Security policies fall short
- By Diane Frank
- Jul 12, 2000
Federal agencies are failing to follow the policies to ensure that changes
in their software and systems do not open security vulnerabilities, the
General Accounting Office told agency officials last month.
In letters to 16 federal chief information officers, GAO officials warned
that "without proper software change controls, there are risks that security
features could be inadvertently or deliberately omitted or rendered inoperable,
processing irregularities could occur, or malicious code could be introduced."
GAO found varying types of policies within each agency, and it often
found no departmentwide policy or oversight. Most agencies are at some stage
of working to develop the appropriate practices based on the Carnegie Mellon
University Software Engineering Institute's Capability Maturity Model, according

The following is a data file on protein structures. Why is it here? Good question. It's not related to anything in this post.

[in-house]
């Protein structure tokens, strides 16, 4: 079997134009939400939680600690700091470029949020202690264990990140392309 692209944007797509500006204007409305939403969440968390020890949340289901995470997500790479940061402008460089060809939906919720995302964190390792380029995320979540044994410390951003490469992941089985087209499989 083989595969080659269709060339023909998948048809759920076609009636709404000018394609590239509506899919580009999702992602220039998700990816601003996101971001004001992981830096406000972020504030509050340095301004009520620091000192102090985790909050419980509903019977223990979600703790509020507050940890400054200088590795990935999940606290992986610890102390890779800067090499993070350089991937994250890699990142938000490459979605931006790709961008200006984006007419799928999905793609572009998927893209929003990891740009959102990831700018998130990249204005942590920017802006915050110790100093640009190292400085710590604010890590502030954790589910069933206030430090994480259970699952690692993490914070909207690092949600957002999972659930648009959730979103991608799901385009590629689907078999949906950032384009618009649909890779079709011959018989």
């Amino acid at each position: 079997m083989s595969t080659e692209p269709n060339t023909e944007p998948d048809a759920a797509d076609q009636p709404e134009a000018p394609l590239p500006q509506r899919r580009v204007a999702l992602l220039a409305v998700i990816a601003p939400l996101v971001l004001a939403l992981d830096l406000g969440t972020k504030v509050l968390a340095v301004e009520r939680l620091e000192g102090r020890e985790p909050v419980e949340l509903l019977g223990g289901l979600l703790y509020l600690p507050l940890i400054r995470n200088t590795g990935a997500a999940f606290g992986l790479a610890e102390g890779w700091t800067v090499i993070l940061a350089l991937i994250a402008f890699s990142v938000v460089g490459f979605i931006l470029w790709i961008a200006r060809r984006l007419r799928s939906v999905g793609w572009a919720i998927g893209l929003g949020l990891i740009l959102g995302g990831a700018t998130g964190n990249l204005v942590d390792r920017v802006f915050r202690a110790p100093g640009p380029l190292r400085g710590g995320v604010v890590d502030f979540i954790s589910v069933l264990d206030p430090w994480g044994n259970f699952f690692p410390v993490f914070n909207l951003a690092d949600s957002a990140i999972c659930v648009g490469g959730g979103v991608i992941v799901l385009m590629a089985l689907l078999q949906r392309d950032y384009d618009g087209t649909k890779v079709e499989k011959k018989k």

to the letters.
But other agencies have not yet taken such steps, including officials
at the FBI who "took issue with the need for a formally documented component-level
change control process," wrote David McClure, associate director of governmentwide
and defense information systems at GAO.
GAO performed the review of the software change controls at the 16 agencies
at the request of Rep. Stephen Horn (R-Calif.), chairman of the House Government
Reform Committee's Government Management, Information and Technology Subcommittee.
Horn and other members of the subcommittee had expressed concern about the
possible security vulnerabilities introduced by contractors during Year
2000 remediation projects.